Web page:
Multi-talented instrumentalist Clive Mono Mukundu has bemoaned lack of appreciation for living musicians by the public. Speaking at the album launch of Tanyaradzwa Tawenga in the capital recently, the veteran producer said he was saddened by broadcasters who always play songs from the late musicians while shunning new albums from living artistes.
"Most radio stations in the country always play songs of the departed but there are many upcoming musicians in the country crying to be heard," he said.
Mukundu said in other countries, living music legends command a lot of respect.
"In South Africa, young people gather to hear from Hugh Masekela, they are giving him his rightful place in society. I know kuti ini ndiri dhara, but people hardly notice. They will say Mono was talented once I am gone," he said.
Mono encouraged Tanyaradzwa to work hard and break the jinx.
"The music industry is not rewarding, but you have to work hard to get noticed while you are still alive," said Mono.
Mono Mukundu is a virtuoso guitarist, whose mastery of a variety of Zimbabwean guitar styles including museve, mbira, afro-jazz, and gospel enlivens his music.
His innovative guitar sound combines many of these indigenous guitar techniques, in addition to ranging far afield, drawing inspiration from blues, rock and pop.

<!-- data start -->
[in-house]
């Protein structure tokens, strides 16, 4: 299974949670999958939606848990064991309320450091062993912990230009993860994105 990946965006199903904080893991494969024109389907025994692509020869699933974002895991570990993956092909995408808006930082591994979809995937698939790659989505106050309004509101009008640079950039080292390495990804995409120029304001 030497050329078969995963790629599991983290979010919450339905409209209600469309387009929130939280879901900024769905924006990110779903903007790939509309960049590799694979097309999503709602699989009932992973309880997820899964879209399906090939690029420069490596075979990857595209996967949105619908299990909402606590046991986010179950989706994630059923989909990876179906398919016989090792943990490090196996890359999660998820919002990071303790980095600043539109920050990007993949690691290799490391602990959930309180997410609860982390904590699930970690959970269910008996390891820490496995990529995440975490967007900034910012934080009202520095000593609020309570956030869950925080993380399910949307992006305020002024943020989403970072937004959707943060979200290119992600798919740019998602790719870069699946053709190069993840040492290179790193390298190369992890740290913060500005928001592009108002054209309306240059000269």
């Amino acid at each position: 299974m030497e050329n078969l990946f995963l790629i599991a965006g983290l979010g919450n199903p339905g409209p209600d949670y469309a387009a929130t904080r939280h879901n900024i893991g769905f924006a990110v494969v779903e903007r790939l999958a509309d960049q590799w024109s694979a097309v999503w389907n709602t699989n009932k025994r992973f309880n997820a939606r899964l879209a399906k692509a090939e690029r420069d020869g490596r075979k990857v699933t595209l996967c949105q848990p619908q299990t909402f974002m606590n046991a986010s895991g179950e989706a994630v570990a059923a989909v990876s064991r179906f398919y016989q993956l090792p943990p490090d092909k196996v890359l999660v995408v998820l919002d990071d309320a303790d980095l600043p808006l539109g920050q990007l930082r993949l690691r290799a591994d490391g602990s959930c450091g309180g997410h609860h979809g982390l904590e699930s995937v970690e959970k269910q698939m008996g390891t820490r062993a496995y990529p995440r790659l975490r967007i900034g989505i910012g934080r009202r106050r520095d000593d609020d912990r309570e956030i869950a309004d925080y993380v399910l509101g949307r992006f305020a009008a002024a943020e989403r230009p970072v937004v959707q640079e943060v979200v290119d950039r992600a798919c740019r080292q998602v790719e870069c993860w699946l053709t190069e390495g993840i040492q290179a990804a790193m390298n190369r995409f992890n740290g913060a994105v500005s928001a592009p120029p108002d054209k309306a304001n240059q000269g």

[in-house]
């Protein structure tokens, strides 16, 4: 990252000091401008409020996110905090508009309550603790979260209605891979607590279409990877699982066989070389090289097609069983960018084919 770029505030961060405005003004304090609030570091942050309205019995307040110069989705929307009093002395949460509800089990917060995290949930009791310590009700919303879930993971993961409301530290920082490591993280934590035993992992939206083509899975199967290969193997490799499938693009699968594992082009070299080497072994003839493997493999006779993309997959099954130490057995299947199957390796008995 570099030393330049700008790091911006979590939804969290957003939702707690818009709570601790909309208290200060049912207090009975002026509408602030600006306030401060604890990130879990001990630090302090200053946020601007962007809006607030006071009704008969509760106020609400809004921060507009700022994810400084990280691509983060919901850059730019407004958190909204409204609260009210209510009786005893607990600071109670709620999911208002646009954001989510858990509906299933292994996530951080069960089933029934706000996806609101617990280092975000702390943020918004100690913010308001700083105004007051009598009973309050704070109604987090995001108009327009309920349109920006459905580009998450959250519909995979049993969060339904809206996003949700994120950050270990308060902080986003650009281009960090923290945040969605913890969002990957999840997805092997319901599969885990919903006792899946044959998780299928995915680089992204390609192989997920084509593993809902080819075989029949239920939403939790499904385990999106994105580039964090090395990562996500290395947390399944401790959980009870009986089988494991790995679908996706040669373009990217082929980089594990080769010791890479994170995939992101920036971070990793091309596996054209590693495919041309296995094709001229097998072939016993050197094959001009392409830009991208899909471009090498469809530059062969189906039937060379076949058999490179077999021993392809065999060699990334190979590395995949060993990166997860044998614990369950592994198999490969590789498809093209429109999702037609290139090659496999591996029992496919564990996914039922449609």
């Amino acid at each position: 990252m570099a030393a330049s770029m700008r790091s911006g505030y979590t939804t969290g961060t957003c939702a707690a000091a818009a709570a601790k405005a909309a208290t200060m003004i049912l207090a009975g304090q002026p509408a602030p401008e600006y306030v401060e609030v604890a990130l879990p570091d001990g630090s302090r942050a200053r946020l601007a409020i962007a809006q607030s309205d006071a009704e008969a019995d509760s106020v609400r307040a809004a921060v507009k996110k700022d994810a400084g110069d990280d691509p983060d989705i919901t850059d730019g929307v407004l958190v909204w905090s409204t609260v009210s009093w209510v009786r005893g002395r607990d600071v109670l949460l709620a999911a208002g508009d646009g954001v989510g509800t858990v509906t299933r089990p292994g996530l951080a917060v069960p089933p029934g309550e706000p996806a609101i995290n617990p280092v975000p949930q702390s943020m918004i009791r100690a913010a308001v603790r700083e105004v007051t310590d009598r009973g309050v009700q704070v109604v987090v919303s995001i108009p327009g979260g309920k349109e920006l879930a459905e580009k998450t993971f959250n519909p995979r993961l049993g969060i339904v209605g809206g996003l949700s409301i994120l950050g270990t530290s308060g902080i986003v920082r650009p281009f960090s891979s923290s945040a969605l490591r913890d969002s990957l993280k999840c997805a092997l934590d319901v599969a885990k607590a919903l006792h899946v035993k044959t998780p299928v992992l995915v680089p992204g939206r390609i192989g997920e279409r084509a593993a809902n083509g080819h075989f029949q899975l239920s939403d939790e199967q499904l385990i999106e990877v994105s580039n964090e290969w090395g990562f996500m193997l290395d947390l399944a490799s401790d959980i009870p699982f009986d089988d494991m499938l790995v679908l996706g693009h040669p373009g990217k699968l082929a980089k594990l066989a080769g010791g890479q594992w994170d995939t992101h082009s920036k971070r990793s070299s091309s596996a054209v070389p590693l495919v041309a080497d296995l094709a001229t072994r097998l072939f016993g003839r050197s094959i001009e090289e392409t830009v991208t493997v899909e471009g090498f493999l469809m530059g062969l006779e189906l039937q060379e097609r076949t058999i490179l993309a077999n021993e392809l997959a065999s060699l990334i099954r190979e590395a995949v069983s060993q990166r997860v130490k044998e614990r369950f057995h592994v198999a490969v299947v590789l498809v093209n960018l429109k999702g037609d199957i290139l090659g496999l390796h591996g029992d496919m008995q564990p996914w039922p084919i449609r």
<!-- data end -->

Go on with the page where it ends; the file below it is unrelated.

As a child, Mono learned to play on a home-made box guitar before acquiring his first instrument.
One of Zimbabwe's most sought after musicians, Mono played for many years with legendary musician Oliver Mtukudzi, and has been a featured guest artiste and session musician on a number of albums.
In addition, Mono owns a recording studio, and has recorded and produced dozens of independent albums, including rising stars such as Hope Masike and Kakuwe, Alexio Kawara, Tichaona Madyiwa and many others.
At the age of 10, he joined forces with his friends, Jonah Ziyenge and Jerry Parwada, and formed a group called JCJ, an acronym taken from their first names.
But JCJ was never recognised in the music industry because of its members' ages.
In 1988, when he was in Form Three, he met Last Saidi, a bass guitar player, who offered him guitar lessons.
In that same year, he formed the Sarungano Chanters, which was comprised of three people.
Besides harbouring a lot of raw talent that needed to be exploited, Sarungano Chanters fell on hard times as they faced difficulties in securing a recording deal.
In 1989, he met with Admire Kasenga of Ngosimbi Crew fame and formed the versatile Chax Brothers band, where Kasenga specialised in sungura while he concentrated on chimurenga music.
In 1990, Mukundu joined Chikokoko Band and they moved to Mutare where they played in nightclubs and hotels.
With this group, they recorded one album titled "Ruvengo".
In 1992, the group was faced with leadership disputes after the success of their debut album and they parted ways.
From then on, Mukundu immersed himself in different genres working as a session musician.
In 1994, he joined the EGEA Gospel Train and from 1995 to 1998 he worked as a full-time church musician but had to revert back to being a session musician because of poor payment.
In 2001, Mukundu enrolled at the Zimbabwe College of Music to study music while at the same time teaching music at Prince Edward School.